Monday, October 26, 2020

Latvia watchdog fines Swedish bank SEB over weak anti-money laundering controls

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Latvia’s financial watchdog said on Friday it had fined Swedish bank SEB a total of 1.79 million euros ($1.99 million) for lax anti-money laundering controls and for one case of violation of sanctions in the Baltic country.

The Financial and Capital Market Commission (FCMC) said an inspection in 2017 of SEB Latvia had showed the bank needed to improve internal control systems for the prevention of money laundering and terrorism financing.

A 2019 inspection had showed a case of “shortcomings in complying with Sanction Law”, it said in a statement.

SEB said in a separate statement the violation of sanctions related to a client that was a subsidiary to a company added to the EU sanctions list after the subsidiary became a client.

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The third-largest lender in Latvia said it had worked on an action plan where alleged shortcomings were addressed. “SEB Latvia commits to take further actions to strengthen the bank’s processes, systems and routines,” it said.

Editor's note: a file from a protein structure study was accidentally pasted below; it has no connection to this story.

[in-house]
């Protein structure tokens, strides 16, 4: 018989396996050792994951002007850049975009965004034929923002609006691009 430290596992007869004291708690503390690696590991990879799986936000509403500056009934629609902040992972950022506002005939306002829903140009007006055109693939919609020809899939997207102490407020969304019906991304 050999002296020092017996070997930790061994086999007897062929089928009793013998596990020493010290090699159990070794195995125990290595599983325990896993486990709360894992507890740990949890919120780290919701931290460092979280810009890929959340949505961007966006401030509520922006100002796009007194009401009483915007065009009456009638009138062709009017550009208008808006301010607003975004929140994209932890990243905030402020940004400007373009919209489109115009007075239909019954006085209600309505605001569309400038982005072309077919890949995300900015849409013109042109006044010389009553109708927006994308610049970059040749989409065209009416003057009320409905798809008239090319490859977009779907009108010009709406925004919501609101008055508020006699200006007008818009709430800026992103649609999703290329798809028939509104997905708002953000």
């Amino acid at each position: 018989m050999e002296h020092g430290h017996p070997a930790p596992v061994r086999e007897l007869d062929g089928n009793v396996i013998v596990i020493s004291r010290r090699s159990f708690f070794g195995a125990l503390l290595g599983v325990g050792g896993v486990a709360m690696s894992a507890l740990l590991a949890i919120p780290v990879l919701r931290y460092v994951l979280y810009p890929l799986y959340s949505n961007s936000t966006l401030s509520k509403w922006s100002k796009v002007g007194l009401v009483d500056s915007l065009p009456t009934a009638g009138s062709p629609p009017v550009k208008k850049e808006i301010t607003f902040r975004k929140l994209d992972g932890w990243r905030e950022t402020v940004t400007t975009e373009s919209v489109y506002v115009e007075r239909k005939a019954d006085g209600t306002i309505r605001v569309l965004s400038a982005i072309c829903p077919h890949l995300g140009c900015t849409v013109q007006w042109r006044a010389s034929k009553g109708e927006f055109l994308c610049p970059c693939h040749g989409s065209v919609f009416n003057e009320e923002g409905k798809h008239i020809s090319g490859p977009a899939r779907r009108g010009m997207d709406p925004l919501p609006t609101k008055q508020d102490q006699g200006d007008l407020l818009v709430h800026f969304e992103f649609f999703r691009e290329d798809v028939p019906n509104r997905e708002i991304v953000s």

The FCMC said the size of the fine reflected its view the money laundering and terrorism financing risk level characterising SEB’s clients and services was low.

Latvia has fined a number of banks for slack anti-money laundering controls as it tries to clean up its banking sector following several scandals, before undergoing a review next year by Moneyval, the money laundering and terrorism financing body of the Council of Europe.

Among scandals, bank ABLV was closed last year after U.S. authorities accused it of money laundering. Outgoing central bank governor Ilmars Rimsevics is fighting charges of bribery and money laundering.

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